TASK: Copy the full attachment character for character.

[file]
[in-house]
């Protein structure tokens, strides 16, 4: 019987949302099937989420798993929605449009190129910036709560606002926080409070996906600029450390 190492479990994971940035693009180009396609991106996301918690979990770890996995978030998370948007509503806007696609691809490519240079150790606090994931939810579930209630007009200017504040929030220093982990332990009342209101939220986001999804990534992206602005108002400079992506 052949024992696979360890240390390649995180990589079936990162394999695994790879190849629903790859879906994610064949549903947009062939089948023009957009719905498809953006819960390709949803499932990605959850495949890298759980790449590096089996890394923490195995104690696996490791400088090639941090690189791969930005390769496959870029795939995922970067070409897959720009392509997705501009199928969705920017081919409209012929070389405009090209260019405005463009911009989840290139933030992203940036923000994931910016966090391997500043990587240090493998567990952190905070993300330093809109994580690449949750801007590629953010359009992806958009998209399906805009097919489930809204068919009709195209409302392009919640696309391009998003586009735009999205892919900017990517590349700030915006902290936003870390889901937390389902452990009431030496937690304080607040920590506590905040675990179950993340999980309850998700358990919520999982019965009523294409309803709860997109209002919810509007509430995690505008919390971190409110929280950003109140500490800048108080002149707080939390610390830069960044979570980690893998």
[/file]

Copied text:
[in-house]
């Protein structure tokens, strides 16, 4: 019987949302099937989420798993929605449009190129910036709560606002926080409070996906600029450390 190492479990994971940035693009180009396609991106996301918690979990770890996995978030998370948007509503806007696609691809490519240079150790606090994931939810579930209630007009200017504040929030220093982990332990009342209101939220986001999804990534992206602005108002400079992506 052949024992696979360890240390390649995180990589079936990162394999695994790879190849629903790859879906994610064949549903947009062939089948023009957009719905498809953006819960390709949803499932990605959850495949890298759980790449590096089996890394923490195995104690696996490791400088090639941090690189791969930005390769496959870029795939995922970067070409897959720009392509997705501009199928969705920017081919409209012929070389405009090209260019405005463009911009989840290139933030992203940036923000994931910016966090391997500043990587240090493998567990952190905070993300330093809109994580690449949750801007590629953010359009992806958009998209399906805009097919489930809204068919009709195209409302392009919640696309391009998003586009735009999205892919900017990517590349700030915006902290936003870390889901937390389902452990009431030496937690304080607040920590506590905040675990179950993340999980309850998700358990919520999982019965009523294409309803709860997109209002919810509007509430995690505008919390971190409110929280950003109140500490800048108080002149707080939390610390830069960044979570980690893998």